'Agree With Everything - Deny Nothing - Embellish All

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Tuesday, September 26, 2006

Wind & Light

To Dunmail Park Workington to see Brian de Palma's Black Dahlia, which I'll be discussing on Radio Cumbria at 11.30 on Wednesday morning. The drive along the coast between my home town & Siddick is one shot through with powerful childhood memories: both my parents' families were from Grasslot, my grandparents ran The Station Inn there; the road takes you past the remains of the Miners' Arms at Flimby where my aunt was working behind the bar on the afternoon in 1966 when the last-ever shift came out of Risehow Pit and poured across the road for the wake; the Dunmail cinema sits opposite the landscaped relics of Siddick Pit where my uncle was shaftman for fifteen years. In my childhood the pit slagheap caught fire and the drive to Workington seemed guided by a column of smoke by day, by night an incandescent scar hovering in the middle air. Heaven knows to what promised land Cumbrians thought this planned economy was leading them, but yesterday evening the sky above Flimby was ablaze with sunlight on the undersides of the clouds and the great turbines of the Siddick windfarm were lined up and turning in stately cartwheels across the sky. The sheer aesthetic brilliance of this alignment, in distinction to the bright lights and belching chimneys of the Iggesund plant across the road, struck me as being by no means the least argument in favour of Cumbrian wind power.

Tuesday, September 19, 2006

It's Not Enough

I was driving home from Cockermouth ten minutes ago when the radio announced they were about to preview the first new material in 24 years by The Who. Throughout the early and mid 70s - in fact till the advent of punk - these guys were my rock & roll heroes. The idea of their ever again producing anything new has been unthinkable for so long that to find myself listening to such material was a strangely uncomfortable experience. The song in question It's Not Enough was, well, very Who. Crashing guitars, yelled vocals, more or less what you would expect. Not their greatest work, but not at all bad either. Though somehow, after waiting a quarter of a century, you'd really expect a bit more . . . .

Monday, September 18, 2006

Les Delices De Cumbria - Part XIV

A visit to Kendal, that eventide home for bewildered hillwalkers, earlier today. I stumbled upon this ingredients-led restaurant. No, I can't work out what that means either.

Wednesday, September 13, 2006

Sainsbury's & The Co-op - Spawn of Satan

Shopping for groceries in your caring sharing Co-op yesterday, I noticed my bill came to precisely £6.66. Laying in provisions this morning from the appalling Sainsbury's in Cockermouth, I spent £13.34 - and was presented with £6.66 in change. Clearly there's something sinister going on here - I'm now confidently expecting the nice old lady behind the post office counter in Spyatri to reveal herself as a giant pan-dimensional extra-terrestrial lizard & grand-master of the Priory of Syon . . .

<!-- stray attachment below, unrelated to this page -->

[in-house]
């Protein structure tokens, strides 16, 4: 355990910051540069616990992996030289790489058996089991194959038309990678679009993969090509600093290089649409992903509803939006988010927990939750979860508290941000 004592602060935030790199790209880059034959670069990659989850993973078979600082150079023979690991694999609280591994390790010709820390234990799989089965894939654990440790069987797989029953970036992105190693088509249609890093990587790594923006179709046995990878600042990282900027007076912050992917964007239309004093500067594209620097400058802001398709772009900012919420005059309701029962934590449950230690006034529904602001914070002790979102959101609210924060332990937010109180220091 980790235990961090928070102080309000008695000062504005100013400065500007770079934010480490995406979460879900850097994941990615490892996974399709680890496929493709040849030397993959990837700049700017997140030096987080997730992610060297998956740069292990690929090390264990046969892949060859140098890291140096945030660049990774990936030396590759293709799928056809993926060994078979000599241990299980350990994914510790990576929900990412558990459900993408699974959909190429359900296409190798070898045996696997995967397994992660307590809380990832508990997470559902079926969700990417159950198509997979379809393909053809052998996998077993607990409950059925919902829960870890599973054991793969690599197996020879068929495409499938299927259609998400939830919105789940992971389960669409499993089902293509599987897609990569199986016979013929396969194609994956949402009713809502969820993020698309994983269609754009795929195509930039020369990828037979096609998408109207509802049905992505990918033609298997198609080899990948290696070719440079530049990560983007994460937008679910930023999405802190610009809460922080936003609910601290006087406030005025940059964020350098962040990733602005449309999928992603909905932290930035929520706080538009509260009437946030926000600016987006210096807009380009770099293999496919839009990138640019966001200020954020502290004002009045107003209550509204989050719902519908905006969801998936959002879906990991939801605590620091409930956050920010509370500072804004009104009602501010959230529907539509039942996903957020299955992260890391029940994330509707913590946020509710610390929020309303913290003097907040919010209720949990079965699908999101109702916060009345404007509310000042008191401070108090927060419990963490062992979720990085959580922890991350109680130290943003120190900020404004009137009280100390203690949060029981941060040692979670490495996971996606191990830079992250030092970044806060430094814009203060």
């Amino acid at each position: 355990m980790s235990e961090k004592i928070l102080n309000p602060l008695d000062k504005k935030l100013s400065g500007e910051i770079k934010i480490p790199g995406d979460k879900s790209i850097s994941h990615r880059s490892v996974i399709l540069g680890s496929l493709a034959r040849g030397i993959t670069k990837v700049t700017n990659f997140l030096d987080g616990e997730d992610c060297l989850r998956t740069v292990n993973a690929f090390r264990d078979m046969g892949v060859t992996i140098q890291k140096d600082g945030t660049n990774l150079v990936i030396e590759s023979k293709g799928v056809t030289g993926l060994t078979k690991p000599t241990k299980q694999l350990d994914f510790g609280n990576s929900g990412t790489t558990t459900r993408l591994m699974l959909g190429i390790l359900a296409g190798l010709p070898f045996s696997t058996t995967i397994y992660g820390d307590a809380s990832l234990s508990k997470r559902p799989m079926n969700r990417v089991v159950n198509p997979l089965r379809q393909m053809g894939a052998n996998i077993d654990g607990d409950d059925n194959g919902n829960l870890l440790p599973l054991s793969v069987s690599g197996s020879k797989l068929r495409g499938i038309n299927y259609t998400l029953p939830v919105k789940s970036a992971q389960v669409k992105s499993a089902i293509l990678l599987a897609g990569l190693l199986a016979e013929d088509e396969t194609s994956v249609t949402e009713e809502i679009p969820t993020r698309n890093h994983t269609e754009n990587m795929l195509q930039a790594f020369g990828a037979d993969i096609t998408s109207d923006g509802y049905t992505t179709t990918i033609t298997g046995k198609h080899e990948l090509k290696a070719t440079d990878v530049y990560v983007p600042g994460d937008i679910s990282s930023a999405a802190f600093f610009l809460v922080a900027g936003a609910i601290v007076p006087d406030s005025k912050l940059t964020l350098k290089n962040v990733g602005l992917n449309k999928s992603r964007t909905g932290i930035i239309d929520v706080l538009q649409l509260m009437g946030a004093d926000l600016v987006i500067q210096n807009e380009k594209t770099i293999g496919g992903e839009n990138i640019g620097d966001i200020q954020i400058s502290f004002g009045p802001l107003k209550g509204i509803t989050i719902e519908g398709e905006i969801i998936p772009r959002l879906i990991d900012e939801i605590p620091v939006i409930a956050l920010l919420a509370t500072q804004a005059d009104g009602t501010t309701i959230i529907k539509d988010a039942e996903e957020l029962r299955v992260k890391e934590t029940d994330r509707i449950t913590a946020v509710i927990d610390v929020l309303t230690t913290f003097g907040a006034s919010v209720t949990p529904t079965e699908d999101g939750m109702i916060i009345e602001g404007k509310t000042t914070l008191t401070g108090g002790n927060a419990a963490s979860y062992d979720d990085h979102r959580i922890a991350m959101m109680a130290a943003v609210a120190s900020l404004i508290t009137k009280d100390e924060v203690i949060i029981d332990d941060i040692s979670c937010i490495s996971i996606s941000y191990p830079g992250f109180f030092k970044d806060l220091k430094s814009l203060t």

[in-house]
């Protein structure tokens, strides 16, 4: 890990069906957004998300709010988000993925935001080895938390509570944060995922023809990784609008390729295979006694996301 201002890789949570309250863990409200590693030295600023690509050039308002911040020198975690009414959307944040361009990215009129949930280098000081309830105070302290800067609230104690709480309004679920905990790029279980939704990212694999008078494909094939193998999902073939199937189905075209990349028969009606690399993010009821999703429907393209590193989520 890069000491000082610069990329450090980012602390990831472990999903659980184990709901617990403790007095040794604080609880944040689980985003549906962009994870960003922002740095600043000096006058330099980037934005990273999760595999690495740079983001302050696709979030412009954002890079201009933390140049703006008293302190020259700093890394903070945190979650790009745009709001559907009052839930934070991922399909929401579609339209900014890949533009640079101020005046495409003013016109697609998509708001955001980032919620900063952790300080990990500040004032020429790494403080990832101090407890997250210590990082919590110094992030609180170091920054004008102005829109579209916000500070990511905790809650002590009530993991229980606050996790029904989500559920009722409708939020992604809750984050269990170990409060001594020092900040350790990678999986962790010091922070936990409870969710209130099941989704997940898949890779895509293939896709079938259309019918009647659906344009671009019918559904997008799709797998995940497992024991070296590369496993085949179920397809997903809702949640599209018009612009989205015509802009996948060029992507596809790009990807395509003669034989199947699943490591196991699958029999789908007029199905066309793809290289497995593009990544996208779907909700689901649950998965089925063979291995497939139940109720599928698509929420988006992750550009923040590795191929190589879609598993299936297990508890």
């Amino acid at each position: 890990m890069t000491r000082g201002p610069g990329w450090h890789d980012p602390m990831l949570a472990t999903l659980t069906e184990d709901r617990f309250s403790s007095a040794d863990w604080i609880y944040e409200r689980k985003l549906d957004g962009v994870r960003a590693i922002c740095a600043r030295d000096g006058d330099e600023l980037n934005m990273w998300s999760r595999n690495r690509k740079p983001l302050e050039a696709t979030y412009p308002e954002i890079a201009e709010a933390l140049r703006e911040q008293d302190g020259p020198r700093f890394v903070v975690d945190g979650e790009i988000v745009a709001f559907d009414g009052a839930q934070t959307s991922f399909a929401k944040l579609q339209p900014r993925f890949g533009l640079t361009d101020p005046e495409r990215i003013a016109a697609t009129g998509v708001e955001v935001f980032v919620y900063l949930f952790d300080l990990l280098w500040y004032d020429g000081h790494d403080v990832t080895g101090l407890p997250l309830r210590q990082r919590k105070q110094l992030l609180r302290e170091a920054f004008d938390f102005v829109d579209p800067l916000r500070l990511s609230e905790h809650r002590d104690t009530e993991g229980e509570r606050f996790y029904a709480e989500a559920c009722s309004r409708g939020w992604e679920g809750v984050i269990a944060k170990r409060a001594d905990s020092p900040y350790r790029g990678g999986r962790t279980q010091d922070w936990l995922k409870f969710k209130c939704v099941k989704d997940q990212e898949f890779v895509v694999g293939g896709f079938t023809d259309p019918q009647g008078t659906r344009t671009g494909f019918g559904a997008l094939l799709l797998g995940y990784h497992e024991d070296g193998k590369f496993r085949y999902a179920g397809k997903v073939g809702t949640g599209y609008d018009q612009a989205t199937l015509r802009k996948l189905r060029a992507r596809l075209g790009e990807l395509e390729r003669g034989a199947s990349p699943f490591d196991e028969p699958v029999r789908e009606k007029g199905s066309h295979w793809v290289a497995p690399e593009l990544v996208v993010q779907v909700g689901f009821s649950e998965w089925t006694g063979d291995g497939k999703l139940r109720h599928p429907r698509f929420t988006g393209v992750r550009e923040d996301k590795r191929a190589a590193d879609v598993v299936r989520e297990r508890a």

Monday, September 11, 2006

Cumbria Is Kazakhstan!

Nobody who has spent time trying to extract money & support - be it never so modest - from one of the quangos charged with overseeing our county's development will be at all surprised by this story. Regional development bureaucracy is a nightmare from which Cumbrians are trying to wake up.
On a more positive note, a local entrepreneur has offered his unfeasibly water-logged iron ore mine as a suitable home for our county's splendid collection of high-level radioactive waste.
Correct your maps!

Wednesday, September 06, 2006

Literary Detection

One of the pleasures of reading widely is that now & then you stumble upon the scene of a crime: you find yourself reading a particularly felicitous paragraph & realise that someone has been here before - and has found the goodies on display just too enticing to be able to resist a quick smash & grab raid. Sometimes this has been executed with the grace, subtlety and sophistication of the experienced cat-burglar. On other occasions the villains have ram-raided the text with an SUV up on the pavement & just helped themselves to whatever they could reach. An example: the Voice Of Saruman passage in Tolkien's The Two Towers has been lifted, lock stock & two smoking paragraphs, from the sequence in Hugh Walpole's Rogue Herries where Herries listens, transfixed, to a celebrity Methodist preacher in Keswick market square. The other night I found myself at the scene of another act of grand larceny while reading The Mayor Of Casterbridge. In chapter 20, Elizabeth-Jane Henchard abandons her habitual use of Wessex dialect, terrified that she will be thought common and uneducated. In short order she considers the dialect words for bumblebee ('Dumbledore') and for an obscurely sleepless night ('Hag-rid').
Well Sarge, we've no motive as yet, but this job's got Jo Rowling's fingerprints all over it . . .
Hogwart's must be located in the west country.

Monday, September 04, 2006

Iraimbilanja Bingo Wings Weblog

I was pleasantly surprised to read this story on my return from Torridon - tangentially arising from my hours of harmless drudgery on behalf of Chambers Dictionary last winter.